WEDDING IN BELIZE
One of the joys of travelling is not necessarily what you plan but what comes along when you travel with a smile and an open mind.
Who could have imagined that when I booked trips to Belize with Island Expeditions that I would meet Sylvestre, an Audubon warden on Lighthouse Reef, persuade him to look after a motherless booby bird chick, and become an adopted member – and mother myself – to his far flung Mayan family. I have returned to Belize often in the last several years to stay with his relatives and last year Merari asked me to be a bridesmaid at her wedding to Efrain in the traditional fishing and boat building village of Sarteneja.
I flew to Cancun, Mexico and caught a bus south to meet the bride and groom in Chetumal, the last Mexican town before Belize. They had come north from Belize to make sure I got safely to their wedding. We would need three more buses before we arrived in Sarteneja. Taking a bus in Belize can be an adventure in itself. Need gas or water for the radiator? Just stop at a house and pour a bucket of it into the bus by hand.
Need to cross an inlet? Stay in the bus while it drives onto a ferry that looks like a raft and help to hand winch yourself across the water. Want to meet the locals? Easy with the friendly multicultural people of Belize. I caused gales of laughter when one of the passengers who was trying to teach me the accurate pronunciation of a Spanish word (or was it a Mayan word?) pursed his lips forward in an exaggerated manner and I asked him, “Are you trying to kiss me?” I don’t suggest you try such daredevilment with strangers yourself and it was probably lucky for me that I found out later at the wedding that he was one of Merari’s relatives.
It was a privilege for me to be treated both as member of the family and a treasured guest. Merari’s parents, Elis and Agustina, are particularly industrious and never seem to sleep. Their days begin at 3.30am when they tote their load of fish on a two-hour bus ride to sell at the market at Orange Walk and don’t get home again till late at night. She had to be exhausted but Agustina would always cook me something special, clear a space at the table, grin and say, “Eat!” And then “Right now.” These were her few English words.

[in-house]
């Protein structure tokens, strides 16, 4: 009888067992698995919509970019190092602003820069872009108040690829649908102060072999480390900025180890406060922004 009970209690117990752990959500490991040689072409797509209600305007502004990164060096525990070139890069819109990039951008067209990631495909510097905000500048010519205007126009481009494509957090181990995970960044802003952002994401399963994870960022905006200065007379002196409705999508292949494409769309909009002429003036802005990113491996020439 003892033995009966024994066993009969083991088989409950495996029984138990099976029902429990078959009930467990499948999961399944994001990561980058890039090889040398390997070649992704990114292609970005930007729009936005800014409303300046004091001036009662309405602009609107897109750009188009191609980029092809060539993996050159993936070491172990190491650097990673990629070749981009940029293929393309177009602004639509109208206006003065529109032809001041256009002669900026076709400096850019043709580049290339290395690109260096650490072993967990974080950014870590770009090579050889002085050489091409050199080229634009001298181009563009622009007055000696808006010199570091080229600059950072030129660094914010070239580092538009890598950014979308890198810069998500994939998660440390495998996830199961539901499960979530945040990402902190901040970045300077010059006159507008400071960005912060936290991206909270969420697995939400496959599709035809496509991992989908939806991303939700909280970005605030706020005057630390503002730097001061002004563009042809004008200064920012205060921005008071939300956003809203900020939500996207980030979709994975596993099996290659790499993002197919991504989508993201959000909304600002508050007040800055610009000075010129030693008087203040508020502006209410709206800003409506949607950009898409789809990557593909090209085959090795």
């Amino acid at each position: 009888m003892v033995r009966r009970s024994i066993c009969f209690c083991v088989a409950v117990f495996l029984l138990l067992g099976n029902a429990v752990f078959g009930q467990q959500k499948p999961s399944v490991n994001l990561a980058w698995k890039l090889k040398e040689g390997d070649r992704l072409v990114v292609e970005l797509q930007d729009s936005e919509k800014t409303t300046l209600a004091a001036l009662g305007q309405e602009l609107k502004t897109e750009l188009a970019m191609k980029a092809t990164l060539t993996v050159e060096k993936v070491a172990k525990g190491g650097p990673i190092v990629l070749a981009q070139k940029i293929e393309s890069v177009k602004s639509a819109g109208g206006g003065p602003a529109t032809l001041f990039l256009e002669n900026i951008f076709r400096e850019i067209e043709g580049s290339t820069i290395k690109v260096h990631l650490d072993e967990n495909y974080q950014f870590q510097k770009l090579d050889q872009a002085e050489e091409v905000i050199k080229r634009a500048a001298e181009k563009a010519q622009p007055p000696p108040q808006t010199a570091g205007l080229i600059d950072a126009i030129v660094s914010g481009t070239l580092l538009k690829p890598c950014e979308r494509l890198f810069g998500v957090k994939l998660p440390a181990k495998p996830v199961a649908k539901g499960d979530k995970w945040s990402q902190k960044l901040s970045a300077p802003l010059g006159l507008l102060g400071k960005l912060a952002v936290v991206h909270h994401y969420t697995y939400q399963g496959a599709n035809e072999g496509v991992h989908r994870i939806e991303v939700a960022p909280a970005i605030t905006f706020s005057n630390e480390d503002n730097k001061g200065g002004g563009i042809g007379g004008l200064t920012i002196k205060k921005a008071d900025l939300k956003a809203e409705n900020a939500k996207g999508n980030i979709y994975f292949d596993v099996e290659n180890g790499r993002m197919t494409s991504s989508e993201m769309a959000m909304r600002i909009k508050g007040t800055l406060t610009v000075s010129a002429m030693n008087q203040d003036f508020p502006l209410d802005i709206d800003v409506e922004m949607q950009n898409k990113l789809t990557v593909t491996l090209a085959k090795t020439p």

Preparations began the day before the wedding and continued through the night when the temperature cooled. Her sons – conch and lobster divers home for the wedding -drove the fish trapped in the family’s nets to Elis’s punt while I sat with him in the tippy boat and took pictures. Fish would be a staple at the wedding. But the boys also prepared conch and lobster cerveza. I got a special treat when Odiar, knowing that I had grown up in West Australia feasting on my dad’s saltwater crayfish (lobster) barbecued two whole lobster on the outside fire just for me. Food had to be prepared not only for the wedding guests but for everybody that came to help, men, women and the many children.
Elis and Odiar cut up limes for the water to wash the chickens and peeled oranges for their marinade. The women plucked the chickens and smeared them in a multitude of spices – red ricardo, black pepper, garlic, cilantro, paprika and others unremembered. Some of the chickens would be cut up and stewed in a big cauldron, others would be stuffed with beef meat seasoned with another bewildering variety of spices then stewed in a separate cauldron. Agustina stayed up all night stirring the pots.
But you can’t have a meal in Belize without rice and beans. My help was miniscule but I did offer to open some of the many coconuts needed to add shredded coconut to the rice and bean mix. Not very well! I had lost most of the coconut water before Agustina took over and finished the job. I retreated to the kitchen where Merari’s sister Mariluz who had given up her bed for me in the crowded house, was putting a giant splayed snapper in the oven. Slathered in tomatoes, onions, green peppers, mayonnaise and what seemed like a red ricardo sauce (one of the main spices in Belize), it looked more like a pizza than a fish but it would be one of the tastiest dishes at the wedding.
The only dish I didn’t like in Belize was chicharon which I had for breakfast. This was what was left of the chickens – heads, feet and beaks simmered in a fatty stew with heart and kidneys and other innards. I was glad it was accompanied by the ubiquitous tortillas. Making tortillas is a constant activity, not only for family meals but giving them to the children who whizz around the village on their bikes to sell them door to door. I kept the tortillas and took the chicharon to Sylvestre who was attacking the jungle with his machete to clear his lot.